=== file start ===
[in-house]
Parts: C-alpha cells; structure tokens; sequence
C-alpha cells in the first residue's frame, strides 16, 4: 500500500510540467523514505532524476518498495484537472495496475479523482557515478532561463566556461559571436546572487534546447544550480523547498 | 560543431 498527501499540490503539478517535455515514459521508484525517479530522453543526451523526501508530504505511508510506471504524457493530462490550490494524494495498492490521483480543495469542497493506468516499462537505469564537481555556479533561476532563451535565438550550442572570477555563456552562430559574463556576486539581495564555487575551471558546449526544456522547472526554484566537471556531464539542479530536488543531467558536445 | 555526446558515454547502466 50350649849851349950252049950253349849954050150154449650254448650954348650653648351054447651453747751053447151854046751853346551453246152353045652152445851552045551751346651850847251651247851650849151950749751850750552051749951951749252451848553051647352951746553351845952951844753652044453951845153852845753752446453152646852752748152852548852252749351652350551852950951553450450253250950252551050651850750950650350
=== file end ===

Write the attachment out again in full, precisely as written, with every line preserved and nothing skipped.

[in-house]
Parts: C-alpha cells; structure tokens; sequence
C-alpha cells in the first residue's frame, strides 16, 4: 500500500510540467523514505532524476518498495484537472495496475479523482557515478532561463566556461559571436546572487534546447544550480523547498 | 560543431 498527501499540490503539478517535455515514459521508484525517479530522453543526451523526501508530504505511508510506471504524457493530462490550490494524494495498492490521483480543495469542497493506468516499462537505469564537481555556479533561476532563451535565438550550442572570477555563456552562430559574463556576486539581495564555487575551471558546449526544456522547472526554484566537471556531464539542479530536488543531467558536445 | 555526446558515454547502466 50350649849851349950252049950253349849954050150154449650254448650954348650653648351054447651453747751053447151854046751853346551453246152353045652152445851552045551751346651850847251651247851650849151950749751850750552051749951951749252451848553051647352951746553351845952951844753652044453951845153852845753752446453152646852752748152852548852252749351652350551852950951553450450253250950252551050651850750950650350